Little is known about effects of smoking on airway inflammation in asthma. We tested the hypothesis that smoking enhances established airway inflammation in a mouse model of allergic asthma. C57Bl/6j mice were sensitized to ovalbumin (OVA) and challenged with OVA (OVA-mice) or sham-sensitized to phosphate-buffered saline (PBS) and challenged with PBS aerosols (PBS-mice) for 7 wk. At 4 wk, mice were additionally exposed to air (nonsmoking controls) or mainstream smoke for 3 wk. Using whole body plethysmography, we found OVA-induced bronchoconstriction to be significantly inhibited in smoking OVA-mice as compared with nonsmoking OVA-mice (1 +/- 2% increase versus 22 +/- 6% increase in enhanced pause, respectively). Smoking did not change airway hyperresponsiveness (AHR) to methacholine in PBS-mice, yet significantly attenuated AHR in OVA-mice 24 h after OVA challenge as Compared with nonsmoking mice. This was accompanied by reduced eosinophil numbers in lung lavage fluid and tissue of smoking OVA-mice compared with nonsmoking OVA-mice. In contrast to our hypothesis, short-term smoking reduced responsiveness to OVA and methacholine in OVA-mice and decreased airway inflammation when compared with nonsmoking mice. This effect of smoking may be different for long-term smoking, in which remodeling effects of smoking can be expected to interrelate with remodeling changes caused by asthmatic disease.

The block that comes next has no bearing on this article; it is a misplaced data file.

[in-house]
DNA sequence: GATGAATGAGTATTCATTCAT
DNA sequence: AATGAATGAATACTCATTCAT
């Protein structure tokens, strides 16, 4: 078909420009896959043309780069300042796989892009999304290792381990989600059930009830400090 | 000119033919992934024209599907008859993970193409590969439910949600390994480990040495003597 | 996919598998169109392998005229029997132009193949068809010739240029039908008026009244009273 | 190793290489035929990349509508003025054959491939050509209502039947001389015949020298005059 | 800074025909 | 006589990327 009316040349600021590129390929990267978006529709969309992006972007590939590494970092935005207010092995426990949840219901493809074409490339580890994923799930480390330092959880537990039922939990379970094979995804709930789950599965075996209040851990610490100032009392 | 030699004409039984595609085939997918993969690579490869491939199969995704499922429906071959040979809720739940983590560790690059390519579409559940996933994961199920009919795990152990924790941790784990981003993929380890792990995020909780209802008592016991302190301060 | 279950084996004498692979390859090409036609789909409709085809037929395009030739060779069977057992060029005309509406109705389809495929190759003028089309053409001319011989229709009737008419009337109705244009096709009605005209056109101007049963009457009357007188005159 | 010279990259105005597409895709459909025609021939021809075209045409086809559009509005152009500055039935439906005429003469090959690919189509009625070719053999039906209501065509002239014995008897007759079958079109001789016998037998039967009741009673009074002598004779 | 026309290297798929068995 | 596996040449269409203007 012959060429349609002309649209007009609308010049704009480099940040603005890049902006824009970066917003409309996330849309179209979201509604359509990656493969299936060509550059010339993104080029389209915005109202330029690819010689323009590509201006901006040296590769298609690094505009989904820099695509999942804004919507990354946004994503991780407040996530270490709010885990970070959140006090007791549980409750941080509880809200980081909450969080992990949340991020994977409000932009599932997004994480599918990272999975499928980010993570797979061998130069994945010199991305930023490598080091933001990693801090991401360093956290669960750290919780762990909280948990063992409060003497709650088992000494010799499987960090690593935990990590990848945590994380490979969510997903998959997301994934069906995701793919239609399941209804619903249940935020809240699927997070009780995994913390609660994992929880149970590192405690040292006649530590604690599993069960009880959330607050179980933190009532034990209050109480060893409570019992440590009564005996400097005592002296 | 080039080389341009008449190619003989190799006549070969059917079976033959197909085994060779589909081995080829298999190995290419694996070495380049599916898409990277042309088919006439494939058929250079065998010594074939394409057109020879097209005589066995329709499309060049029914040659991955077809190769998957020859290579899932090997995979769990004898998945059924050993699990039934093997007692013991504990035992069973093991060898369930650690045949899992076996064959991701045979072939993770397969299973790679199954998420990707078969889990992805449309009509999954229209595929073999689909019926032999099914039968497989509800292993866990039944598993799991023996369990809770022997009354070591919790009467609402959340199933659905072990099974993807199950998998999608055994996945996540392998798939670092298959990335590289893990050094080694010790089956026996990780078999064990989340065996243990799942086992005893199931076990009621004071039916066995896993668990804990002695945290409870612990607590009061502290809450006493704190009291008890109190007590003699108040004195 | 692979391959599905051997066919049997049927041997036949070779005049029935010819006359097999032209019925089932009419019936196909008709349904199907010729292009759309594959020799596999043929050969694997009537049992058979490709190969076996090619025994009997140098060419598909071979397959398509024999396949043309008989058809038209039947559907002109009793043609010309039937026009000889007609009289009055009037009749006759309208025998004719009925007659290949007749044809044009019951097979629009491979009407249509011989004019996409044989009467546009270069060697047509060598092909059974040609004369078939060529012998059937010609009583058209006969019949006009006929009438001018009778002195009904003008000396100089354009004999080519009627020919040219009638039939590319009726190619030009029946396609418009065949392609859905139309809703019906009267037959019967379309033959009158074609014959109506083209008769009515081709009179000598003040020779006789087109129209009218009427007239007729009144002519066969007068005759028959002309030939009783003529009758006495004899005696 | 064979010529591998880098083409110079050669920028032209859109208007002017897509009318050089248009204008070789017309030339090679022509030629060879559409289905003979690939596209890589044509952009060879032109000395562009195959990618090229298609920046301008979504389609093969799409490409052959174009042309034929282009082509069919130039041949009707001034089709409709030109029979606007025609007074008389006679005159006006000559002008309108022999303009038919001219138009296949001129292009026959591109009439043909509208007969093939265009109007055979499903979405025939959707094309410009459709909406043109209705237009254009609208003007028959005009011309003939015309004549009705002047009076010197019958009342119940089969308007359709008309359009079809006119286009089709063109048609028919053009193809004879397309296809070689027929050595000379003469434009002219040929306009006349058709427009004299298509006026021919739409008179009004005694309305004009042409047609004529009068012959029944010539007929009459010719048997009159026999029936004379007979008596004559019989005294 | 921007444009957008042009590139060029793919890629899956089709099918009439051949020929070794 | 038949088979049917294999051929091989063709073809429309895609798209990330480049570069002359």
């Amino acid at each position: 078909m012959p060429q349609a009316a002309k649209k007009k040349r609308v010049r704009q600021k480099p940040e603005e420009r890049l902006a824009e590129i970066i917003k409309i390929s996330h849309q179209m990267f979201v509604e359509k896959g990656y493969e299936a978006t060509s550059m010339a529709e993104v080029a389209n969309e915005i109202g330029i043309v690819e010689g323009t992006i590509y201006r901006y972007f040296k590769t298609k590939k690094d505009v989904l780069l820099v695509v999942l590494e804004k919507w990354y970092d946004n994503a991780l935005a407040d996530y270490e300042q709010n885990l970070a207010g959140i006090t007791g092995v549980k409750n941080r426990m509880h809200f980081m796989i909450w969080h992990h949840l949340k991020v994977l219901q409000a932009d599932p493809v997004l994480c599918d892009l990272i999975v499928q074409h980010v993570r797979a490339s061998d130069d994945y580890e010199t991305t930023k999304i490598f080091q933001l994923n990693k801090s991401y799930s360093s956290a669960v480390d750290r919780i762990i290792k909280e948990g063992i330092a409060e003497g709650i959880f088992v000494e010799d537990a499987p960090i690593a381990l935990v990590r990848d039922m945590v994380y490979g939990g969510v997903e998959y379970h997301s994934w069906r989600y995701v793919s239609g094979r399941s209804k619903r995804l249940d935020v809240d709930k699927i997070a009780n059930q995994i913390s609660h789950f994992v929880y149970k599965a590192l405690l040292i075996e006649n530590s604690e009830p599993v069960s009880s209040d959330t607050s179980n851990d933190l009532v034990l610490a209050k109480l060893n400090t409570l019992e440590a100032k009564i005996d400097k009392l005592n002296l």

|Tijdschrift||American Journal of Respiratory Cell and Molecular Biology|
|Nummer van het tijdschrift||6|
|Status||Published - jun-2004|